Motorola expects to post a loss of 4 cents per share in the fourth quarter, with sales flat to 3 percent higher than they were in the third quarter. On Tuesday, the company reported a third-quarter operating loss of $153 million excluding charges and $1.4 billion with them.
Analysts had been looking for the company to post a profit of 1 cent per share and expect sales to rise as much as 9 percent, according to First Call. Motorola didn't give an outlook for 2002.
On a conference call with analysts, company executives also upped the number of job cuts expected this year by 7,000, with 4,000 cuts coming from the sale of various businesses, and the remainder coming from "smaller reduction actions" and attrition. With these cuts, Motorola will have eliminated 39,000 jobs by the end of the year.
The company said in July that it would eliminate another 4,000 jobs. It trimmed third-quarter estimates in September, saying third-quarter sales would likely be flat compared with the second quarter, instead of the 5 percent increase it had previously expected.
Shares of Motorola closed up 19 cents at $16.91.
One bright spot in Motorola's third-quarter report was its handset unit, which returned to profitability one quarter earlier than expected. An industrywide slowdown had hurt the personal communications segment earlier in the year, and operating earnings for the quarter were just $19 million, down from $189 million in the year-ago quarter.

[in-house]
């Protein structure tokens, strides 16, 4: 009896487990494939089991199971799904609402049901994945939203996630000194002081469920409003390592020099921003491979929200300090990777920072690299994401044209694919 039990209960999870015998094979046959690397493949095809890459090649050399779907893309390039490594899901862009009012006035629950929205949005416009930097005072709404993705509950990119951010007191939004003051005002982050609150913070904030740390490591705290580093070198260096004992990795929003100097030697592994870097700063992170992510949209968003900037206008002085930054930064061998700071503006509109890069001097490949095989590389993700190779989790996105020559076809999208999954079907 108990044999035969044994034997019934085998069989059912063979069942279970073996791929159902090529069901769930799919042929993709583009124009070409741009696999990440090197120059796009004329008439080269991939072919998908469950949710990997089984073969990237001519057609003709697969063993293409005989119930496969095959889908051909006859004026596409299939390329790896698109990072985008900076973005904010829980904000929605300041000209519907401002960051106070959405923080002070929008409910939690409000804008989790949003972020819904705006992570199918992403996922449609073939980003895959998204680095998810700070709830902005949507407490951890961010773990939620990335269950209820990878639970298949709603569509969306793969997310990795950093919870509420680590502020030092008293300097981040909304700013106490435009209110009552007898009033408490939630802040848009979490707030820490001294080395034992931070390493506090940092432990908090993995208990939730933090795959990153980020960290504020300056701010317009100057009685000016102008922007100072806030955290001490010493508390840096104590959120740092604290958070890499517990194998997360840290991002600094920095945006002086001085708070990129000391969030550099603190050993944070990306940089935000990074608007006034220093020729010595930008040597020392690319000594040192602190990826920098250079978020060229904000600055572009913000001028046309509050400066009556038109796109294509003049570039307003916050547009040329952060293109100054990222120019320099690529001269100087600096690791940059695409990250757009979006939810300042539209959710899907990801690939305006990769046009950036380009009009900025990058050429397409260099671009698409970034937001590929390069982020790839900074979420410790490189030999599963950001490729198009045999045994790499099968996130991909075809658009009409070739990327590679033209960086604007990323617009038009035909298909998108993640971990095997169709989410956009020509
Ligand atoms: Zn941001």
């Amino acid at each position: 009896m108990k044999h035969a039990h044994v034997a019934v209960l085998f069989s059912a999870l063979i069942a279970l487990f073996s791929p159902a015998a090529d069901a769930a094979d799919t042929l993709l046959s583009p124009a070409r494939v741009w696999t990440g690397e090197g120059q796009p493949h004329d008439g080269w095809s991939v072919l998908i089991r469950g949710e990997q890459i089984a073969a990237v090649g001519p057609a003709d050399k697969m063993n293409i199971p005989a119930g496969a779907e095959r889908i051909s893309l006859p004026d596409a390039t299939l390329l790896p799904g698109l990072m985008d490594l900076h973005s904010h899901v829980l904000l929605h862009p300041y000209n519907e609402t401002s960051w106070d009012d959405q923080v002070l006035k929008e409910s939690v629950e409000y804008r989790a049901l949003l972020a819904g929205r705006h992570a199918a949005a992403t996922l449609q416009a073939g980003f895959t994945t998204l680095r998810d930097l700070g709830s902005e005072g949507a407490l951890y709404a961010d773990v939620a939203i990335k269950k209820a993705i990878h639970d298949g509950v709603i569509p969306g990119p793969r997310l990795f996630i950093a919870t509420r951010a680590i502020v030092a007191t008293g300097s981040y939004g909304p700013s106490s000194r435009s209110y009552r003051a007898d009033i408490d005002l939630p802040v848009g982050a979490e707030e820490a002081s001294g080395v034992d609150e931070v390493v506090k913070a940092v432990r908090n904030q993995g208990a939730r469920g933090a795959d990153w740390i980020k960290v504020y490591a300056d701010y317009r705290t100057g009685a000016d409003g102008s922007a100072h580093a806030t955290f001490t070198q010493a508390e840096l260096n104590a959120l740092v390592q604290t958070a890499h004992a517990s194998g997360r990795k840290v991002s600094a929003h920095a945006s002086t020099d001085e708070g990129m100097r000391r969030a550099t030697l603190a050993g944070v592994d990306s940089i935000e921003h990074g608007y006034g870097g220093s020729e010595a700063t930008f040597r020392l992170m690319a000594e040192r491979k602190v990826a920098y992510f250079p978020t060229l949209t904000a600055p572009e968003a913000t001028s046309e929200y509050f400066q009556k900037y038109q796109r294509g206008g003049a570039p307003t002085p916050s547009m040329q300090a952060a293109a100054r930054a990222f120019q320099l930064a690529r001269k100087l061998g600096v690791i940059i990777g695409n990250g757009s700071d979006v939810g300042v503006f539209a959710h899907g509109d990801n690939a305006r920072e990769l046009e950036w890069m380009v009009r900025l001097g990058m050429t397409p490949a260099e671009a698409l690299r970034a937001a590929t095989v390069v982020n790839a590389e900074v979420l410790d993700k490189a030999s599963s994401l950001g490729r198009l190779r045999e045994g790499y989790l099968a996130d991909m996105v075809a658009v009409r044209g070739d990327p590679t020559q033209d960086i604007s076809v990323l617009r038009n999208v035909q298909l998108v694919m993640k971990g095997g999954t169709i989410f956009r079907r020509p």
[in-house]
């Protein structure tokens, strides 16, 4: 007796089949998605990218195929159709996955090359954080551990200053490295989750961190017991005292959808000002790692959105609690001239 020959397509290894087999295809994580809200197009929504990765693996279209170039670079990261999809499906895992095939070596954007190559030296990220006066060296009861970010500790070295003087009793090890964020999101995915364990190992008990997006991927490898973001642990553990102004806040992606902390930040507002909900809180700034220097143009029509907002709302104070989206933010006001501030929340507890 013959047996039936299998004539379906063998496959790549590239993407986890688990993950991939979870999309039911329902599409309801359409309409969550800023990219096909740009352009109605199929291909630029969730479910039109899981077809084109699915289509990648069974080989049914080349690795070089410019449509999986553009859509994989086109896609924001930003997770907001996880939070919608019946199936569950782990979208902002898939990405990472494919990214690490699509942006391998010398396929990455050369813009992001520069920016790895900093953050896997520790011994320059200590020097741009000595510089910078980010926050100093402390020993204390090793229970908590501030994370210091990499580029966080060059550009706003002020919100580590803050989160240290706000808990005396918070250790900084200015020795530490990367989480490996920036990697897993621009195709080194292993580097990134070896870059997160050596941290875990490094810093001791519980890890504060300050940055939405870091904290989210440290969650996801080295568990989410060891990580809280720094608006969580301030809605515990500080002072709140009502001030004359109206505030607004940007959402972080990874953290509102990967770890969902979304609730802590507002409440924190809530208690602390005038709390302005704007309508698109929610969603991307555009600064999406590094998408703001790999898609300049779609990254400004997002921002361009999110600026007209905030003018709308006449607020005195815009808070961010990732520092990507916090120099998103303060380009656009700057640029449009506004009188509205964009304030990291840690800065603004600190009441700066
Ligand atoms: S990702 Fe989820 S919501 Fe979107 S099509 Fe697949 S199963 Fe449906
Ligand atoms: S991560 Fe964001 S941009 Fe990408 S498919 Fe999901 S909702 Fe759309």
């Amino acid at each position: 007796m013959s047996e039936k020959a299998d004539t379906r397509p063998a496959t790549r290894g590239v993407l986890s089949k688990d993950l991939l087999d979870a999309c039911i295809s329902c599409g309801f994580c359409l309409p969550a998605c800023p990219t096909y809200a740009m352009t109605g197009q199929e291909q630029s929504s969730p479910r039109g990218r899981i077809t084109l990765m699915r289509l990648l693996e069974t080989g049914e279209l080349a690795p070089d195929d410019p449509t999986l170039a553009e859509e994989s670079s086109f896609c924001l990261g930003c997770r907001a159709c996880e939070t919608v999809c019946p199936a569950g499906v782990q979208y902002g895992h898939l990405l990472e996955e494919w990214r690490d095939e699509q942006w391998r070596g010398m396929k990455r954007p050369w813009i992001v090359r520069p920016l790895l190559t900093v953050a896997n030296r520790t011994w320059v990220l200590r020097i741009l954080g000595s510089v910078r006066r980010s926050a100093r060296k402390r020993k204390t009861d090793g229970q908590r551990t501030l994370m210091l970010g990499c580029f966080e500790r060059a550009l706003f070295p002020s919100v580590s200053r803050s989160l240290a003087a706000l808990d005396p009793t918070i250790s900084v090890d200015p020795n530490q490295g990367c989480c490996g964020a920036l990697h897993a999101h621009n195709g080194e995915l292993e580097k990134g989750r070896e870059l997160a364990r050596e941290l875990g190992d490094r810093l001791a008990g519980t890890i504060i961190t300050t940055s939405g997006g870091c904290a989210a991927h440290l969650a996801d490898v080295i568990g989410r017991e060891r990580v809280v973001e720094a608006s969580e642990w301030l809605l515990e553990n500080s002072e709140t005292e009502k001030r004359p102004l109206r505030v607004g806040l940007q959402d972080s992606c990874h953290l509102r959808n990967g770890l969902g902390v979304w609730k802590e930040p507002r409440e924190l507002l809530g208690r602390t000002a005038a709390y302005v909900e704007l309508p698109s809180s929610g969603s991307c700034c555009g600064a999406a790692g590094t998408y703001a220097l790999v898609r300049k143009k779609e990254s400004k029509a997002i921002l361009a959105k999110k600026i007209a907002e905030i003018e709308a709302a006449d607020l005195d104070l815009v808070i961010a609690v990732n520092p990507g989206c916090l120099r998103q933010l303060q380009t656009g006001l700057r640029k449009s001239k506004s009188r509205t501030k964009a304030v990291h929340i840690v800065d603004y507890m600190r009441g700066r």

Sales were also down 16 percent from the year-ago quarter to $2.7 billion, although they were up 8 percent from the second quarter. Orders increased 3 percent from the second quarter, and market share rose by about 2 percent from a year ago.
While Motorola expects higher sales and profitability in the handset unit going into the fourth quarter, the overall market will remain difficult. The company said it expects to see worldwide handset unit shipments of 380 million to 400 million, down from earlier predictions of 400 million to 425 million. In 2002, it sees worldwide shipments at 420 million to 460 million.
"While progress in the handset division certainly raises hopes that the company is on its way, we believe that weakness in the other businesses are a strong reason to remain cautious," Bernstein analyst Paul Sagawa wrote in a research note. "Motorola recent history is a record of broken promises and disappointments. We need more concrete evidence that the company is making progress in all of its businesses."
Things aren't looking better in other areas of the company. Executives said they don't see the worldwide semiconductor market recovering until the first half of 2002, prompted by economic uncertainty resulting from the Sept. 11 terrorist attacks. It now expects global industry chip sales to fall by 25 percent to 30 percent in 2001, off an earlier prediction of a 15 percent to 20 percent decline. Global chip sales are expected to pick up in 2002, rising 5 percent to 10 percent, but not as much as earlier predicted.
Companywide, Motorola posted an operating loss of $153 million, or 7 cents a share, in line with analyst estimates. That excludes restructuring and other charges, which, if added in, bring the company's total loss to $1.4 billion, or 64 cents per share.
Sales fell to $7.41 billion from $9.49 billion in the year-ago quarter.